Spanish suited playing cards produced by B. P. Grimaud (Paris) for Algeria, around 1910.
Naypes Finos - 40 cards in wrapper
Algeria is a gateway between Africa and Europe. Cards were also made by Camoin (Marseille), Malka Frères (Casablanca) and other anonymous manufacturers for export to Algeria. These were usually distinguished by a preponderance of green and a repeating pattern of stars and crescents on the backs. The tax stamp can be seen on the two of swords.
Wüst Spanish pattern c.1910 advertising Cuban ‘Tropical’ beer.
Persian Miniatures, made in Hungary c.1990.
Gold plated souvenir playing cards from the Burj Al Arab Jumeirah hotel in Dubai.
“Money Bag” pattern by Hermanos Solesi, late 18th c.
Kem ‘Spanish’ playing cards appear to depict Spanish conquistadors © 1994.
Qajar Dynasty playing cards, Iran, 19th century.
Cádiz Pattern playing cards
Naipes ‘El Leon’ manufactured by Federico Hidalgo (Barcelona, 1897-1899).
“Les Artisans Tunisiens” Jeu de Sept Familles published by Éditions de la Mediterranée, Alpha S.A., Tunis
Inspired by an archaic Spanish pattern formerly used in Spain during the 16th and 17th centuries.
Naipes Artiguistas published in Concepción del Uruguay, Entre Rios province (Argentina) in 1816, by Fray Solano García.
Spanish-suited playing cards made in Belgium by Léonard Biermans, c.1875.
Canary Islands Souvenir by Heraclio Fournier, c.1970.
Bull-fighters pack published by Hijos de Heraclio Fournier, Vitoria (Spain) with artwork by Andrés Martínez de León, 1951.
Standard Catalan-type deck, titled "El Mexicano", by an anonymous Argentinean manufacturer, c.1980s.
'Foto Joker' Spanish playing cards for Matera Color Laboratory, 2008.
‘El Jokey’ Spanish-suited pack by Piatnik & Sons, Vienna, 1990s
Arabic playing cards designed by Evy Maros & Mourad Boutros, c.1990
Spanish National pattern re-printed from original woodblocks which are preserved in the monastery at Valdemosa, Mallorca, c.1960.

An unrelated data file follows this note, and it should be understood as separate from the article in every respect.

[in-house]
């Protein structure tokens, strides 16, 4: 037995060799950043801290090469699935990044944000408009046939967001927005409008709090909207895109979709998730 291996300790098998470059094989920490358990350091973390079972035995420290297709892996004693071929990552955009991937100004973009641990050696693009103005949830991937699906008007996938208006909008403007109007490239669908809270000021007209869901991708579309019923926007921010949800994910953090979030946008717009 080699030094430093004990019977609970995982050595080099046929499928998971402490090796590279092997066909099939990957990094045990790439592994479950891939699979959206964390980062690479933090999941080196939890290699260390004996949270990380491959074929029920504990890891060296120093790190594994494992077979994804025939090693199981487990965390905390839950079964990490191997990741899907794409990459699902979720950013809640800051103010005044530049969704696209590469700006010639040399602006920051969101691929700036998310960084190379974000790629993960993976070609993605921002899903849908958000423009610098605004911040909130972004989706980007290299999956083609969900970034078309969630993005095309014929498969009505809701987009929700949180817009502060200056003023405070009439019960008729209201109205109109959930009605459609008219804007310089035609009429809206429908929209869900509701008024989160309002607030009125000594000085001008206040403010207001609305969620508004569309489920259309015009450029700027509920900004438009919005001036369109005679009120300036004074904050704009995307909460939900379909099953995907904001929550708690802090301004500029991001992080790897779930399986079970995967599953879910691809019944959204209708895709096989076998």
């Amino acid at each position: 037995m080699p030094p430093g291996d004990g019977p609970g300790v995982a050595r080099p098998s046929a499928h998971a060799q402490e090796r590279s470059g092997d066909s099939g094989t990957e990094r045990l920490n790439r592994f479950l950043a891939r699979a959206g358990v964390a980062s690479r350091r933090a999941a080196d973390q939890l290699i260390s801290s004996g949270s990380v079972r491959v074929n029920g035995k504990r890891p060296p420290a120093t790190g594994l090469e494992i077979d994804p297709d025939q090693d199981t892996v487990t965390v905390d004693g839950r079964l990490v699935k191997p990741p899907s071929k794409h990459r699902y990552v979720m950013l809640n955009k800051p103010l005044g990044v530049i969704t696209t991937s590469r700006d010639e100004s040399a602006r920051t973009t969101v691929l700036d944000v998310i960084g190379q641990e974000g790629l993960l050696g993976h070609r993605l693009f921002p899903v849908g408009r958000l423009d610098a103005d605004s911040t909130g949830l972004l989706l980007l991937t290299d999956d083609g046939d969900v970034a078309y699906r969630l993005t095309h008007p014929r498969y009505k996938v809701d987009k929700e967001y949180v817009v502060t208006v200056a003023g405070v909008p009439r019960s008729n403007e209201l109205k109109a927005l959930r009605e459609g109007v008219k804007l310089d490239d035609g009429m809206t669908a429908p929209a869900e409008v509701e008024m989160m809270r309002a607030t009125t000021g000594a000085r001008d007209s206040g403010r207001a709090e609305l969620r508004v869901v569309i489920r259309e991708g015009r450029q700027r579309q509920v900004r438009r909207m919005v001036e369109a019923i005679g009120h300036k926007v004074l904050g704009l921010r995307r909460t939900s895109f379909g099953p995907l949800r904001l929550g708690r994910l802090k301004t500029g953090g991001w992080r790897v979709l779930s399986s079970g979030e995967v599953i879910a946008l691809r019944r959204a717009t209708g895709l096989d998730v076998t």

“David Robert” playing cards with artwork after Robert's Sketches in Egypt and Nubia.
Spanish-suited advertising deck for Philishave electric razors.
Fortune Tellers use the Hafez Cards by interpreting the Hāfez poems printed on the card backs when cards are selected randomly by their consultants.
‘La Auténtica Baraja Canaria’ was published in 1995 by Justo Pérez as an expression of the history and character of the Canary Islands.
'Recreo Infantil' children's educational cards published by Jaime Margarit, Palamós (Gerona) c.1888.
Spanish playing cards such as these were used in those parts of France where certain games were enjoyed, such as Aluette.
Karl Gerich's “Patience Indien No.16”, published in 1991, is adapted from Grimaud's “Whist Indienne” (c.1900). The double-ended courts are dressed in Arab garb.
Representing Iranian culture and history and intended for a Persian market, these playing cards were designed by V. Romanowski de Boncza, ordered by the Iranian government playing card monopoly at the time and printed by Thomas De la Rue & Co., Ltd, c.1937.
Baraja Edad Media, fantasy Spanish-suited medieval playing cards published Mas-Reynals, Barcelona, 1993. Designed by M. Malé and illustrated by V. Maza.
Playing Cards in Tunisia. Chkobba is one of the most popular card games in Tunisia, mainly played by men in coffee shops but also played at home by men and women alike.
‘La Española Classic’ is a traditional ‘La Española’ Spanish-suited pack and is produced in several sizes (standard, round, small and pocket).
Joan Barbot, San Sebastian c.1765-1810.
Taxation on Spanish Playing Cards.
Facsimile of 17th century Spanish-suited playing cards produced by Erregeak, Sormen S.A., Vitoria-Gasteiz (Alava), Spain, 1988.
Cartes Catalanes are used in a small area in the Eastern Pyrenées region of Southern France.
Copag Baralho Espanhol / Naipes Español.
Anonymous Moroccan Playing Cards for Royal Air Maroc airlines and others...
Chaudsoleil Red Wine advertising playing cards from Morocco.
Dengue prevention playing cards. Juego de 40 Naipes. Material para la prevención del Dengue, Ministerio de Salud de la Nación (Argentina).
Baraja Digital by Naipes De La Cigüeña, 1990.
Agostino Bergallo Spanish pattern made for South American countries